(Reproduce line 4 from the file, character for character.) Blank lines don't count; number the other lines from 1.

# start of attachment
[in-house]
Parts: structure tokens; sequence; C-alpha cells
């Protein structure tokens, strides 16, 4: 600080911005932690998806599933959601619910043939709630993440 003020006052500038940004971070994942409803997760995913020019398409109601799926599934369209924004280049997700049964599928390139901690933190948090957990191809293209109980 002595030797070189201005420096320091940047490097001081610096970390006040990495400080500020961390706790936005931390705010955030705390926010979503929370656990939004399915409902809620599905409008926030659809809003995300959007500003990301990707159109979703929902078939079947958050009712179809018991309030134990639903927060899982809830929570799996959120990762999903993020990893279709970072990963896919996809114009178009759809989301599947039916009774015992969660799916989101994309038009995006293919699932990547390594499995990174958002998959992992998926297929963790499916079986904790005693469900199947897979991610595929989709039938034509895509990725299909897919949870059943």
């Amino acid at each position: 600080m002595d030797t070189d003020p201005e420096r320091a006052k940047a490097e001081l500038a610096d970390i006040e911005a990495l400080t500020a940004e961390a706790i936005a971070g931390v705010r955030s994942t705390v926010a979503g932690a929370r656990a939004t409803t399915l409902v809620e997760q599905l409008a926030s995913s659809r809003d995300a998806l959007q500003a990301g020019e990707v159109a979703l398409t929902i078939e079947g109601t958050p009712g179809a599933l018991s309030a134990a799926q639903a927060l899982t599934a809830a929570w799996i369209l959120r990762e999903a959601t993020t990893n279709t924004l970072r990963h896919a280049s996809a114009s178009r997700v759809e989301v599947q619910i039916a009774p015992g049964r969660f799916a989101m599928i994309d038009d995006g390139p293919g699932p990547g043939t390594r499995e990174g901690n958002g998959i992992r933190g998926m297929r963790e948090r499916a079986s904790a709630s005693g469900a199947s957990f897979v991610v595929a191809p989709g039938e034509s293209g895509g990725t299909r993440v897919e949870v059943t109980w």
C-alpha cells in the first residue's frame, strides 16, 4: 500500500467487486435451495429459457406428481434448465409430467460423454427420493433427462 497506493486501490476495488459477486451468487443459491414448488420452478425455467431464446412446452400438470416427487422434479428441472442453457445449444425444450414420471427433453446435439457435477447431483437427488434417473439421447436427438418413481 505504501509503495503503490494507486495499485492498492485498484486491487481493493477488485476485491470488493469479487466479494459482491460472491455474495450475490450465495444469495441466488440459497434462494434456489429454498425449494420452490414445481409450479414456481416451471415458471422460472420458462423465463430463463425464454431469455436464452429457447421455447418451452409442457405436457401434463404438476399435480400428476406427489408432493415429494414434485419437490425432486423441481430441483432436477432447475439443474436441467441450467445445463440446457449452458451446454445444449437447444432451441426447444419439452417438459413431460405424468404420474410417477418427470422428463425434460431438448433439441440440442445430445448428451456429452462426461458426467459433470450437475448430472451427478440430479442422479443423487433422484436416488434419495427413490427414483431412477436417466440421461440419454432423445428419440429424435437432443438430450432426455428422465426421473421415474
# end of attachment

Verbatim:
């Amino acid at each position: 600080m002595d030797t070189d003020p201005e420096r320091a006052k940047a490097e001081l500038a610096d970390i006040e911005a990495l400080t500020a940004e961390a706790i936005a971070g931390v705010r955030s994942t705390v926010a979503g932690a929370r656990a939004t409803t399915l409902v809620e997760q599905l409008a926030s995913s659809r809003d995300a998806l959007q500003a990301g020019e990707v159109a979703l398409t929902i078939e079947g109601t958050p009712g179809a599933l018991s309030a134990a799926q639903a927060l899982t599934a809830a929570w799996i369209l959120r990762e999903a959601t993020t990893n279709t924004l970072r990963h896919a280049s996809a114009s178009r997700v759809e989301v599947q619910i039916a009774p015992g049964r969660f799916a989101m599928i994309d038009d995006g390139p293919g699932p990547g043939t390594r499995e990174g901690n958002g998959i992992r933190g998926m297929r963790e948090r499916a079986s904790a709630s005693g469900a199947s957990f897979v991610v595929a191809p989709g039938e034509s293209g895509g990725t299909r993440v897919e949870v059943t109980w």